Wednesday, February 10, 2010

Maybe If We Sent Sympathy Cards

In today's Spokesman Review we are brought the "good" news of a Taliban leader being killed.

The Pakistani Taliban confirmed Tuesday that their leader, Hakimullah Mehsud, died from injuries suffered in a U.S. drone missile strike last month, an attack that forces the insurgency to find a new leader for the second time in six months.

Those who say Obama is soft on terrorism may not be aware that he has increased the use of missile-bearing drones to attack Al Qaeda and Taliban leaders. The part that's always murky is the number of civilian deaths. From the Christian Science Monitor:

To be sure, there are frequently conflicting public claims about the number of civilians or militants killed in such attacks. On a number of a occasions, senior Taliban or Al Qaeda-linked figures have been reported killed, only to emerge on videotape later to say reports of their demise were exaggerated. Hakimullah Mehsud, the current leader of the Pakistani Taliban, was once reported dead – and then made a public appearance in good health. US officials now say they're confident that he was killed by a December drone strike. His predecessor, Baitullah Mehsud, was killed by a US drone strike in August, 2009.

Hmmm, the CSM didn't pursue the civilian deaths. And from Al Jazeera:

Washington's refusal to comment on its alleged attacks has been criticised, with even supporters of the raids as a tool in Washington's fight against the Taliban saying that the US needs to be more open to counter the fighters' allegations that only innocent civilians are dying.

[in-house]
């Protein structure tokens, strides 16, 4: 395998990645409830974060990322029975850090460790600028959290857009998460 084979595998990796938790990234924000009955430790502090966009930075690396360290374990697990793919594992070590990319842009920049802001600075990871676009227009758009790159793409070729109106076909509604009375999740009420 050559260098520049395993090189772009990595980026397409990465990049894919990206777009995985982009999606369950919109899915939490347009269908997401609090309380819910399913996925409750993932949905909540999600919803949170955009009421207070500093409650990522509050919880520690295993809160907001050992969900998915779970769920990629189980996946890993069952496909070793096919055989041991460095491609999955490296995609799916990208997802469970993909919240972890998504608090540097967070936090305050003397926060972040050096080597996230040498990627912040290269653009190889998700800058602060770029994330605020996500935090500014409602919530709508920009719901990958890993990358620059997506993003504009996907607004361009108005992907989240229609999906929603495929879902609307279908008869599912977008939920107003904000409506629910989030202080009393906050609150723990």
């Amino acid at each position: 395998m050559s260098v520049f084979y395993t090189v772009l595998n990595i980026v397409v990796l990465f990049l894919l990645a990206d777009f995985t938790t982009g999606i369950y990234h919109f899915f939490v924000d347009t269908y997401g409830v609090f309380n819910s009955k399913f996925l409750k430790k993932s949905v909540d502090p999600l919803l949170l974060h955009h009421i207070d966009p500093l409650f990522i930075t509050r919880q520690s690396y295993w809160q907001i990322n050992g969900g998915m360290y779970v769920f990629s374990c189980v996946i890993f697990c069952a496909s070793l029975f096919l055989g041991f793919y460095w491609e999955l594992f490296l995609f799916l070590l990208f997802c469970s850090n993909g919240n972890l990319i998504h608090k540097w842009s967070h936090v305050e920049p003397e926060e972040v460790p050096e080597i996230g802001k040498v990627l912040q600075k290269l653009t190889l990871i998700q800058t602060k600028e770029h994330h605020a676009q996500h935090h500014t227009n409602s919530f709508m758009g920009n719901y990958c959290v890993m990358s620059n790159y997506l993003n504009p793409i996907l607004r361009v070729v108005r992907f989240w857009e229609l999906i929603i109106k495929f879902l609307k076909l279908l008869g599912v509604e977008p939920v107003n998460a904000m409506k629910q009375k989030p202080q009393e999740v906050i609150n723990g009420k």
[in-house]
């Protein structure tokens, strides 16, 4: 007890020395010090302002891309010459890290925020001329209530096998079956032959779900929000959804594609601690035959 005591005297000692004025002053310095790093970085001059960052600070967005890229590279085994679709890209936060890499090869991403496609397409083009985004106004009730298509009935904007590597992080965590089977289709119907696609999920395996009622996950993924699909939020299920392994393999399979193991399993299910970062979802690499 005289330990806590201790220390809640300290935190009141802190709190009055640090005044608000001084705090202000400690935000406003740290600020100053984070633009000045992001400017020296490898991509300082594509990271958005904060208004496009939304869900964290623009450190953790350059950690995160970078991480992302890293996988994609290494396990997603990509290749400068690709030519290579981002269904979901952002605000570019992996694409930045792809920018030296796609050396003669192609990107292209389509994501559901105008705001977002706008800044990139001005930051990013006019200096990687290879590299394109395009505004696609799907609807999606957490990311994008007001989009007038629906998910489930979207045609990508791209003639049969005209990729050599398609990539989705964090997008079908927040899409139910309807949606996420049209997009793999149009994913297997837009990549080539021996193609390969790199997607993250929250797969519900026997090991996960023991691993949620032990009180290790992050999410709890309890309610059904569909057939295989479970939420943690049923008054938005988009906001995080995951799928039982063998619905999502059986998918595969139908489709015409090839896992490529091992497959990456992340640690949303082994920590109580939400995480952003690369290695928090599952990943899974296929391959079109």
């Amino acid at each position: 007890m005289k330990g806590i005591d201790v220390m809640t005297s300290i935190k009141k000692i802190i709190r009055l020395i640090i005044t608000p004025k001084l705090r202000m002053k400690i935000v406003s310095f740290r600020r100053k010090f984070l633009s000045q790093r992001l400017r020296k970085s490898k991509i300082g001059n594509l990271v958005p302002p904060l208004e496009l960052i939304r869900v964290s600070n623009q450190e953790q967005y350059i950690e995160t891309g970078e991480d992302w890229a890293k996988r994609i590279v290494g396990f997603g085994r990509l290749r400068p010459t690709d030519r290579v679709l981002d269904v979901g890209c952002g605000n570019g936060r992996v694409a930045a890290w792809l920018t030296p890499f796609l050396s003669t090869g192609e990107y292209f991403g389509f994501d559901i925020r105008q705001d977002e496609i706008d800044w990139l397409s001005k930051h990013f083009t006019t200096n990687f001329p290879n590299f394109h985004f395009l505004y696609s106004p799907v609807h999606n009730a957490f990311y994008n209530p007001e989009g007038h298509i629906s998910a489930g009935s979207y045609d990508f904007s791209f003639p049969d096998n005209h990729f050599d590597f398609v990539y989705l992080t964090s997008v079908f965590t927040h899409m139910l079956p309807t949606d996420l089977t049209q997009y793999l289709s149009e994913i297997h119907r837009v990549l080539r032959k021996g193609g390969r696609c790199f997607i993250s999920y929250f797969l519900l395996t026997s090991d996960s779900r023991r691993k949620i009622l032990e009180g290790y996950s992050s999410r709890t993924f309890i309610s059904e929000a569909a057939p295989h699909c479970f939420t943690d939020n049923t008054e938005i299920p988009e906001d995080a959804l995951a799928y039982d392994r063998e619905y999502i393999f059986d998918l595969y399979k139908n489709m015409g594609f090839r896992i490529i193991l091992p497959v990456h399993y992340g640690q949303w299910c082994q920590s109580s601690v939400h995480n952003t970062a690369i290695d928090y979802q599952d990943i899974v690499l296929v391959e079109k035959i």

"The US government doesn't even suggest what the proportion of innocent people to legitimate targets is," Michael Walzer, an American scholar on the ethics of warfare, said.

"It's a moral mistake, but it's a PR mistake as well."

According to the statistics compiled by Pakistani authorities, drones killed 708 people in 44 attacks targeting the tribal areas in 2009. Authorities said more than 90 per cent of those killed in the raids were civilians.

I'm sure that regardless of the number of innocent civilians killed by our missiles, the people there would be understanding because we're in a just fight against terrorism. So if you had family members living in the same place for many years and they happened to be next door to an Al Qaeda leader and a missile killed them along with that leader, you would understand, right? They shouldn't have been there, right? Who in their right mind lives near an Al Qaeda leader?

After all, the last thing we want is for this to go too far.

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